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Forward & Reverse Engineering
Snowflake - Direct Connect and Reverse Engineer
Snowflake - Direct Connect and Reverse Engineer

Role and account settings for using direct connect to Snowflake

Written by Serge Gershkovich
Updated over a week ago

This article describes the minimum privileges that must be granted to the user to perform Reverse Engineering. If connecting via Direct Connect, some user/account settings must also be considered.

Account Settings

If connecting via Direct Connect, the user account not be enrolled in multi-factor authentication (MFA), and the SqlDBM IP address must not be blocked. You must be using an account with a named username/password login method.

Check if MFA is enabled:

Run the command below and ensure that the EXT_AUTHN_DUO property is set to "false."


Disable MFA:

To use Direct Connect, create a user without MFA enabled or disable it for a given user with the following command:


To disable MFA temporarily for a number of minutes:

ALTER USER <user> MINS_TO_BYPASS_MFA = <integer>

IP Allowlisting

To ensure that the SqlDBM application can reach your cloud data platform, ask an admin with ACCOUNTADMIN access to check if IP Allowlisting is enabled.

Alternatively, attempt to access your organization's Snowflake login page from a home (non-work) computer which is not connected to a VPN.

Ask the admin to add the SqlDBM IP address to the policy:

Application Allowlisting

If your organization has a network policy in place with allowlist blocking, you will need to add SqlDBM to the list.

Private Networking (Private Link)

Private Networking (a.k.a PrivateLink/Private Link, offered by various CDPs) is a security feature that is only available as an add-on product. Please contact to find out more.

Private networking example using AWS:

Required Database Privileges

SqlDBM uses DDL to draw and maintain its projects and diagrams - no data is ever queried, and no objects are created or modified. As such, only minimal privileges are required for the role used to generate the DDL (manually or via Direct Connect).

Note, access to the container object (database, schema) must be granted as well as having access to the underlying objects (tables, views, functions, etc.) Otherwise, underlying objects will not be visible.

Also note, that for tables and views, "REFERENCES" is the minimum required privilege to access the DDL. Having "SELECT" privilege and above will also allow a role to view the object structure.

Also also note, that new objects must be explicitly granted to the role unless that role is the owner or has "FUTURE" grants.

The minimum privileges below are required to generate DDL for objects:






Grants the ability to execute a USE <object> command on the object. Also grants the ability to execute a SHOW <objects> command on the object.



Grants the ability to execute a USE <object> command on the object. Also grants the ability to execute a SHOW <objects> command on the object.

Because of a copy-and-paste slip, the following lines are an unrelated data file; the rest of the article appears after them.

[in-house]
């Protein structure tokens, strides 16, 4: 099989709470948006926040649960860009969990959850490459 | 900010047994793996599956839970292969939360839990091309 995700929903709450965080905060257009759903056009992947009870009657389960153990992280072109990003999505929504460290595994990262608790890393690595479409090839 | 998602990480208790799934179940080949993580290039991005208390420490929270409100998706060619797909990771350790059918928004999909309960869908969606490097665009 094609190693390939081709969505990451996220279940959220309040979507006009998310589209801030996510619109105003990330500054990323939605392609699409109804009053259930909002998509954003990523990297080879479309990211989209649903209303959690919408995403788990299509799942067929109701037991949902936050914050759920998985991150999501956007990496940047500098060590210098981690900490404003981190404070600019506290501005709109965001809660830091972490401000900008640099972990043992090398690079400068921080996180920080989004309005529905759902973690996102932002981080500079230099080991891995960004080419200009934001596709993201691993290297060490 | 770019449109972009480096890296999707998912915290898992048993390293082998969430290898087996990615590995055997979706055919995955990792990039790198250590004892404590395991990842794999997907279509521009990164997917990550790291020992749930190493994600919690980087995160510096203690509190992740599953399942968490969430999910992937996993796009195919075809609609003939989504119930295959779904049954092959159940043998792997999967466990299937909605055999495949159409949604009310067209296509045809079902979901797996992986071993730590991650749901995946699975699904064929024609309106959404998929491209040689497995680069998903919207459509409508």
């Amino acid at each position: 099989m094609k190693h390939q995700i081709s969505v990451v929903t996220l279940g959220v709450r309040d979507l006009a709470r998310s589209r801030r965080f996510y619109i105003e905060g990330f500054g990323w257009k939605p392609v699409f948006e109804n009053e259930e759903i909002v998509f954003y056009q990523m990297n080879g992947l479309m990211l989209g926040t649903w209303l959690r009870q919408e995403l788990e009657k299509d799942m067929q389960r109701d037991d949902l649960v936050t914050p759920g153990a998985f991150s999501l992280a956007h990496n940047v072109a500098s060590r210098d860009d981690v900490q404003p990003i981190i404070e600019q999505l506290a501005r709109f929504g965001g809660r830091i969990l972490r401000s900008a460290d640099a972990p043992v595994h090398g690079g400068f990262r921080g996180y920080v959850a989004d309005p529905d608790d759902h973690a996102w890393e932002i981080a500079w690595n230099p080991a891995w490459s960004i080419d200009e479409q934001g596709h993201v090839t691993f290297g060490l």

Grants the ability to view the structure of an object (but not the data).

For tables, the privilege also grants the ability to reference the object as the unique/primary key table for a foreign key constraint.

File Format, Sequence, Stored Procedure, User-Defined Function


Grants the ability to execute a USE <object> command on the object. Also grants the ability to execute a SHOW <objects> command on the object.

Note that this will also allow to call or select the object.

Sample script for creating a new role, and granting access to schema objects for Reverse Engineering:

Note, you must perform these grants using a role that already has access to the required objects. Preferably SECURITYADMIN or USERADMIN.

create role MYROLE;

grant usage on database MYDB to role MYROLE;

grant usage on schema MYDB.MYSCHEMA to role MYROLE;

grant references on all tables in schema MYDB.MYSCHEMA to role MYROLE;

grant references on all views in schema MYDB.MYSCHEMA to role MYROLE;

grant usage on all functions in schema MYDB.MYSCHEMA to role MYROLE;

create user METADATA_READ_USER password='abc123' must_change_password = true;

grant role MYROLE to user METADATA_READ_USER;

Direct Connect

Using the service account created above (or your own personal user), you can connect directly to your Snowflake account and see the objects allowed by the role-based access control. To use direct connect with a role other than the user's default role, you must specify it along with the user name and password when connecting.

Required parameters (non-SSO-enabled connections):

  • Server - account name in format

  • User - personal or service account user name

  • Password - associated password

  • Role (optional) - role to use once connected. To use your Snowflake default role, leave the Role field empty.

Note that the direct connection and its parameters will only persist in the browser session. These credentials are not stored or recorded by SqlDBM.

(For more information on direct connect and using it with Snowflake SSO, see the related articles at the end of this post for more info.)

IP allowlisting and private networking

Corporate networking and security policies may interfere with connectivity between SqlDBM and Snowflake. If you are unable to connect despite following the guidelines in this article, please make sure that IP blocking or private networking is not interfering.

An easy way to diagnose this type of issue is by attempting to connect to your Snowflake account from a home computer without using a VNP or any corporate software.

For instructions on allowing SqlDBM through the firewall or private network, please see the related article at the bottom of this page.

See also:

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